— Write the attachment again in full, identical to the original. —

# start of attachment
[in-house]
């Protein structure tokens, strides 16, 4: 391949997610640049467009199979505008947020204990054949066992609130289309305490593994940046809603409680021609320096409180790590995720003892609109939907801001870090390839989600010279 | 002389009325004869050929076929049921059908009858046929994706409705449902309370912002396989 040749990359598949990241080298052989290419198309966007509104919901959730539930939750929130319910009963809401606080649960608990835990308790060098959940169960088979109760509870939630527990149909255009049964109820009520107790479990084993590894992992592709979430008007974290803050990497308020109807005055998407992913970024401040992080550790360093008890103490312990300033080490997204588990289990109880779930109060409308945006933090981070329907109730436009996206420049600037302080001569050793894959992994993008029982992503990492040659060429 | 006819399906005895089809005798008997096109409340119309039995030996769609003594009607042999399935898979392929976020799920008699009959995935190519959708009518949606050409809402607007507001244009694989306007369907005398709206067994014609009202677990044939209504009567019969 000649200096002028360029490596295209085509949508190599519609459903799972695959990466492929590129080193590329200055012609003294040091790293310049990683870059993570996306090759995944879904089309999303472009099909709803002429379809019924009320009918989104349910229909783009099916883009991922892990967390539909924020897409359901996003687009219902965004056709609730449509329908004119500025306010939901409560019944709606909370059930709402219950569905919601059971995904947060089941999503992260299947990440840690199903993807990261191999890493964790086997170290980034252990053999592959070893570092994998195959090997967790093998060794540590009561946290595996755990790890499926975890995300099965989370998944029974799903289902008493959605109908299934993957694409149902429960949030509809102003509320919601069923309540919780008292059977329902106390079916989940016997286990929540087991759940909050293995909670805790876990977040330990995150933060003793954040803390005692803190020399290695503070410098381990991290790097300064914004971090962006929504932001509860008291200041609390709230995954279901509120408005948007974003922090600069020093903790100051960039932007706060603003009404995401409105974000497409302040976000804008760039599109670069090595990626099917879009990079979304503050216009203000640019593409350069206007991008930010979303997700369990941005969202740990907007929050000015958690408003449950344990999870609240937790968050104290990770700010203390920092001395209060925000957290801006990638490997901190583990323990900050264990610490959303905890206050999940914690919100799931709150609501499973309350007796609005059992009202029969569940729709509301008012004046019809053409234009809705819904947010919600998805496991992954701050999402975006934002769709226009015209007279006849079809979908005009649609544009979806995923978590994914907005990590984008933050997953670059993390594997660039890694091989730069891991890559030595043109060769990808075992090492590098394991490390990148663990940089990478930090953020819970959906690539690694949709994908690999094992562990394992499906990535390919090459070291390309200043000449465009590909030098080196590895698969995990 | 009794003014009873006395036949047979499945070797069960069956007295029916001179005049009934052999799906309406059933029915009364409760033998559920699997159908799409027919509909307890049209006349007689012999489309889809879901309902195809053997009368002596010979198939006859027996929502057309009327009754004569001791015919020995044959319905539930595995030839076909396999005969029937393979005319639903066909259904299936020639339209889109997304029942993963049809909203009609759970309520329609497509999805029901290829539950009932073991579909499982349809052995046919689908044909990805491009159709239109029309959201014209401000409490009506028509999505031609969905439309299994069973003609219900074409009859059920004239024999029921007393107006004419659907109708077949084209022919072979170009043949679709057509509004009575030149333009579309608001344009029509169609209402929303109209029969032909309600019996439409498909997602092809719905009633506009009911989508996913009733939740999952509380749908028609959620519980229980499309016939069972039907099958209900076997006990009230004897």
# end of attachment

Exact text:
[in-house]
């Protein structure tokens, strides 16, 4: 391949997610640049467009199979505008947020204990054949066992609130289309305490593994940046809603409680021609320096409180790590995720003892609109939907801001870090390839989600010279 | 002389009325004869050929076929049921059908009858046929994706409705449902309370912002396989 040749990359598949990241080298052989290419198309966007509104919901959730539930939750929130319910009963809401606080649960608990835990308790060098959940169960088979109760509870939630527990149909255009049964109820009520107790479990084993590894992992592709979430008007974290803050990497308020109807005055998407992913970024401040992080550790360093008890103490312990300033080490997204588990289990109880779930109060409308945006933090981070329907109730436009996206420049600037302080001569050793894959992994993008029982992503990492040659060429 | 006819399906005895089809005798008997096109409340119309039995030996769609003594009607042999399935898979392929976020799920008699009959995935190519959708009518949606050409809402607007507001244009694989306007369907005398709206067994014609009202677990044939209504009567019969 000649200096002028360029490596295209085509949508190599519609459903799972695959990466492929590129080193590329200055012609003294040091790293310049990683870059993570996306090759995944879904089309999303472009099909709803002429379809019924009320009918989104349910229909783009099916883009991922892990967390539909924020897409359901996003687009219902965004056709609730449509329908004119500025306010939901409560019944709606909370059930709402219950569905919601059971995904947060089941999503992260299947990440840690199903993807990261191999890493964790086997170290980034252990053999592959070893570092994998195959090997967790093998060794540590009561946290595996755990790890499926975890995300099965989370998944029974799903289902008493959605109908299934993957694409149902429960949030509809102003509320919601069923309540919780008292059977329902106390079916989940016997286990929540087991759940909050293995909670805790876990977040330990995150933060003793954040803390005692803190020399290695503070410098381990991290790097300064914004971090962006929504932001509860008291200041609390709230995954279901509120408005948007974003922090600069020093903790100051960039932007706060603003009404995401409105974000497409302040976000804008760039599109670069090595990626099917879009990079979304503050216009203000640019593409350069206007991008930010979303997700369990941005969202740990907007929050000015958690408003449950344990999870609240937790968050104290990770700010203390920092001395209060925000957290801006990638490997901190583990323990900050264990610490959303905890206050999940914690919100799931709150609501499973309350007796609005059992009202029969569940729709509301008012004046019809053409234009809705819904947010919600998805496991992954701050999402975006934002769709226009015209007279006849079809979908005009649609544009979806995923978590994914907005990590984008933050997953670059993390594997660039890694091989730069891991890559030595043109060769990808075992090492590098394991490390990148663990940089990478930090953020819970959906690539690694949709994908690999094992562990394992499906990535390919090459070291390309200043000449465009590909030098080196590895698969995990 | 009794003014009873006395036949047979499945070797069960069956007295029916001179005049009934052999799906309406059933029915009364409760033998559920699997159908799409027919509909307890049209006349007689012999489309889809879901309902195809053997009368002596010979198939006859027996929502057309009327009754004569001791015919020995044959319905539930595995030839076909396999005969029937393979005319639903066909259904299936020639339209889109997304029942993963049809909203009609759970309520329609497509999805029901290829539950009932073991579909499982349809052995046919689908044909990805491009159709239109029309959201014209401000409490009506028509999505031609969905439309299994069973003609219900074409009859059920004239024999029921007393107006004419659907109708077949084209022919072979170009043949679709057509509004009575030149333009579309608001344009029509169609209402929303109209029969032909309600019996439409498909997602092809719905009633506009009911989508996913009733939740999952509380749908028609959620519980229980499309016939069972039907099958209900076997006990009230004897």